1 Department of Physics and Astronomy,
Division of AstronomyUppsala University, Box 515, 751 20 Uppsala, Sweden
2 Department of Physics and Astronomy, UVIC, Victoria, BC V8W 3P6, Canada
Received: 2 June 2010
Accepted: 17 December 2010
Context. The rich open cluster M67 is known to have a chemical composition close to solar, and an age around 4 Gyr. It thus offers the opportunity to check our understanding of the physics and the evolution of solar-type stars in a cluster environment.
Aims. We present the first spectroscopic study at high resolution, R ≈ 50 000, of the potentially best solar twin, M67-1194, identified among solar-like stars in M67.
Methods. G dwarfs in M67 (d ≈ 900 pc) are relatively faint (V ≈ 15), which makes detailed spectroscopic studies time-consuming. Based on a pre-selection of solar-twin candidates performed at medium resolution by Pasquini et al. (2008, A&A, 489, 677), we explore the chemical-abundance similarities and differences between M67-1194 and the Sun, using VLT/FLAMES-UVES.
Working with a solar twin in the framework of a differential analysis, we minimize systematic model errors in the abundance analysis compared to previous studies which utilized more evolved stars to determine the metallicity of M67. The differential approach yields precise and accurate chemical abundances for M67, which enhances the possibility to use this object in studies of the potential peculiarity, or normality, of the Sun.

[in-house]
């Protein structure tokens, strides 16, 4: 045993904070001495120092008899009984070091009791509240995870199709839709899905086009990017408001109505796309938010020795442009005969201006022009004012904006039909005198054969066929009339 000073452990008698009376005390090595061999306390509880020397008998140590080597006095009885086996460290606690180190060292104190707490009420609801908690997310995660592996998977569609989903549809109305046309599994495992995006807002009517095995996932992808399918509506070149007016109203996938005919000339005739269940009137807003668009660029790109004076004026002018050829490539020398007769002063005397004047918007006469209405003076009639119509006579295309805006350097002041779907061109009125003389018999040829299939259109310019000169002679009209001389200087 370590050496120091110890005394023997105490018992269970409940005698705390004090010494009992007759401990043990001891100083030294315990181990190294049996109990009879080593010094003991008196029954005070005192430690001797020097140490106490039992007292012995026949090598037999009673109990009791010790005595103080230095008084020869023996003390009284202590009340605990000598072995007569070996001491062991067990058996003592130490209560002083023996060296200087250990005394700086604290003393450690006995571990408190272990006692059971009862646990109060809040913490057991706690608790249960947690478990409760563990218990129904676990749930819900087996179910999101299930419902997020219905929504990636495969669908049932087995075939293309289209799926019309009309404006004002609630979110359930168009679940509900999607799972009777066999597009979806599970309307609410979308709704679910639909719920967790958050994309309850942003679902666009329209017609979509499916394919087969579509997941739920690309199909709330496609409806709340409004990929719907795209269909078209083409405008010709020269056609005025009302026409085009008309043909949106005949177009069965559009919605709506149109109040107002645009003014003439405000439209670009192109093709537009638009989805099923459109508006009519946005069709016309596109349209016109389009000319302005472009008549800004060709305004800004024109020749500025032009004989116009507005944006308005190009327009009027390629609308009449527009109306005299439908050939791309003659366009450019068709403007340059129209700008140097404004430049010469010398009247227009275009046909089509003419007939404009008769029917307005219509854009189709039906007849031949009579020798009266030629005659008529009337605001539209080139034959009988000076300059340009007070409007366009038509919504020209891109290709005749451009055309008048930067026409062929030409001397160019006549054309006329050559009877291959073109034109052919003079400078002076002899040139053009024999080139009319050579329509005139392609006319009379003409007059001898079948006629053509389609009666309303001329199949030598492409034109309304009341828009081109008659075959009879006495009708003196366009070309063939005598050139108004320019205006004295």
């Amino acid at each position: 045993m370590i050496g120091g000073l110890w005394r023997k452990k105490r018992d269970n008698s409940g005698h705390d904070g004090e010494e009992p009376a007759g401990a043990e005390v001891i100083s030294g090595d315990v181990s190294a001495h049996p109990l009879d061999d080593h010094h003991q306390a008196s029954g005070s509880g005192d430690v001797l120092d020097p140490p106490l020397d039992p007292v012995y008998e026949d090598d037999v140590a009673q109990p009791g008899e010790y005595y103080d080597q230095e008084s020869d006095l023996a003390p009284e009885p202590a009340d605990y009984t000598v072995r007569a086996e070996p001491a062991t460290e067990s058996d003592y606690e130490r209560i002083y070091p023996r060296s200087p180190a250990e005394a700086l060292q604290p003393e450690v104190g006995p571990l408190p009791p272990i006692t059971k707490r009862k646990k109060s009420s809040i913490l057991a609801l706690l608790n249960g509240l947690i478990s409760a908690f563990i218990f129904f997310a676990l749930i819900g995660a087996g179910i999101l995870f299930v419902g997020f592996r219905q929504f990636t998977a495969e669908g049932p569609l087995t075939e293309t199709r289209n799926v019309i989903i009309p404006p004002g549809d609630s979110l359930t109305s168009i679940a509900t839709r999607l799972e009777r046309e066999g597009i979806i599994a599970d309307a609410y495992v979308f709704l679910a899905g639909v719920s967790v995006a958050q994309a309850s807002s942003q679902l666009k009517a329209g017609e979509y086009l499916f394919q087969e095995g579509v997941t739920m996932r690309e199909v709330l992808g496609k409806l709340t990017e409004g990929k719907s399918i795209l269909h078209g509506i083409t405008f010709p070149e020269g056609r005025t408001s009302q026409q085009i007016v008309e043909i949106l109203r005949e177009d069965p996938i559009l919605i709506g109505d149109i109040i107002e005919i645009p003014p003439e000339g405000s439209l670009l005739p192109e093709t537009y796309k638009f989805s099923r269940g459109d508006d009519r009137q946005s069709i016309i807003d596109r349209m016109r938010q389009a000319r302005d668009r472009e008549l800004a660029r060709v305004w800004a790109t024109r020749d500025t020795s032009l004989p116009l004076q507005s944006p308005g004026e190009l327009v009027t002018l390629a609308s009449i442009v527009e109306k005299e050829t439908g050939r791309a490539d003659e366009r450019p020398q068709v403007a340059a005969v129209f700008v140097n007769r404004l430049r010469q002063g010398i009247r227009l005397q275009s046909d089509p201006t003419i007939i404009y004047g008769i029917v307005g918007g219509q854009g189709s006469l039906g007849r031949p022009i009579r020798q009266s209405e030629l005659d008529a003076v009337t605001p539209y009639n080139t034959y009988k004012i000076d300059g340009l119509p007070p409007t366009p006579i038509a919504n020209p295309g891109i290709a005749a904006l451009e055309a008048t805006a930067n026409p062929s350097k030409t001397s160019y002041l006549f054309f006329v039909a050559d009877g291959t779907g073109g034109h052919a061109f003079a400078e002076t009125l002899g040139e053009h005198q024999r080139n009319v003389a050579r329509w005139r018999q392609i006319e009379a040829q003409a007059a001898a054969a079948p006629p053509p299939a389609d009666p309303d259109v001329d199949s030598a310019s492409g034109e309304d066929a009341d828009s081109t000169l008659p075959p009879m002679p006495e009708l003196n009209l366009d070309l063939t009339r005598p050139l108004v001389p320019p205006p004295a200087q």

Results. We find M67-1194 to have stellar parameters indistinguishable from the solar values, with the exception of the overall metallicity which is slightly super-solar ([Fe/H] = 0.023 ± 0.015). An age determination based on evolutionary tracks yields 4.2 ± 1.6 Gyr. Most surprisingly, we find the chemical abundance pattern to closely resemble the solar one, in contrast to most known solar twins in the solar neighbourhood.
Conclusions. We confirm the solar-twin nature of M67-1194, the first solar twin known to belong to a stellar association. This fact allows us to put some constraints on the physical reasons for the seemingly systematic departure of M67-1194 and the Sun from most known solar twins regarding chemical composition. We find that radiative dust cleansing by nearby luminous stars may be the explanation for the peculiar composition of both the Sun and M67-1194, but alternative explanations are also possible. The chemical similarity between the Sun and M67-1194 also suggests that the Sun once formed in a cluster like M67.
Key words: stars: abundances / stars: fundamental parameters / stars: solar-type / Sun: abundances / open cluster and associations: individual: NGC 2682 (M67) / techniques: spectroscopic
Appendix A is only available in electronic form at http://www.aanda.org
© ESO, 2011